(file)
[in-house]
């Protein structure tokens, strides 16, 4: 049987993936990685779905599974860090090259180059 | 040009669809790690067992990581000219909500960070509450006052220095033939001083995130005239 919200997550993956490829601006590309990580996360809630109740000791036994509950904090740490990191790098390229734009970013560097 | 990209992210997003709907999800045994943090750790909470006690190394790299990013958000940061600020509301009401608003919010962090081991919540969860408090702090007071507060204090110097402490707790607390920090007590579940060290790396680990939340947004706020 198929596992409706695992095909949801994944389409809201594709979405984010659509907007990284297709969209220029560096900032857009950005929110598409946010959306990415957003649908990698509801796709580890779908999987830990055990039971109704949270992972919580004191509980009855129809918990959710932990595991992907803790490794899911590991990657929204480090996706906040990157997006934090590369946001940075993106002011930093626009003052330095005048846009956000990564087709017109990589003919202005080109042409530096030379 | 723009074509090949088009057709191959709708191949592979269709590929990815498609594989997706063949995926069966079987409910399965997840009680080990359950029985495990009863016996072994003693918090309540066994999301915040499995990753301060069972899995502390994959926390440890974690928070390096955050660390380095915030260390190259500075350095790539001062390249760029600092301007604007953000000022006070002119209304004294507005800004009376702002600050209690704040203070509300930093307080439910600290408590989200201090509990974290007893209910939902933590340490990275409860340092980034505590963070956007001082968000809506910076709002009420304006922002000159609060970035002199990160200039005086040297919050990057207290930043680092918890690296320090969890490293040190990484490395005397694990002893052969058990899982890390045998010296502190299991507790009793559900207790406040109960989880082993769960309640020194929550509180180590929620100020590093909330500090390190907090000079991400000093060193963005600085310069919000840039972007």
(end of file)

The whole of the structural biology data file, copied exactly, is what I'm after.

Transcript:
[in-house]
């Protein structure tokens, strides 16, 4: 049987993936990685779905599974860090090259180059 | 040009669809790690067992990581000219909500960070509450006052220095033939001083995130005239 919200997550993956490829601006590309990580996360809630109740000791036994509950904090740490990191790098390229734009970013560097 | 990209992210997003709907999800045994943090750790909470006690190394790299990013958000940061600020509301009401608003919010962090081991919540969860408090702090007071507060204090110097402490707790607390920090007590579940060290790396680990939340947004706020 198929596992409706695992095909949801994944389409809201594709979405984010659509907007990284297709969209220029560096900032857009950005929110598409946010959306990415957003649908990698509801796709580890779908999987830990055990039971109704949270992972919580004191509980009855129809918990959710932990595991992907803790490794899911590991990657929204480090996706906040990157997006934090590369946001940075993106002011930093626009003052330095005048846009956000990564087709017109990589003919202005080109042409530096030379 | 723009074509090949088009057709191959709708191949592979269709590929990815498609594989997706063949995926069966079987409910399965997840009680080990359950029985495990009863016996072994003693918090309540066994999301915040499995990753301060069972899995502390994959926390440890974690928070390096955050660390380095915030260390190259500075350095790539001062390249760029600092301007604007953000000022006070002119209304004294507005800004009376702002600050209690704040203070509300930093307080439910600290408590989200201090509990974290007893209910939902933590340490990275409860340092980034505590963070956007001082968000809506910076709002009420304006922002000159609060970035002199990160200039005086040297919050990057207290930043680092918890690296320090969890490293040190990484490395005397694990002893052969058990899982890390045998010296502190299991507790009793559900207790406040109960989880082993769960309640020194929550509180180590929620100020590093909330500090390190907090000079991400000093060193963005600085310069919000840039972007």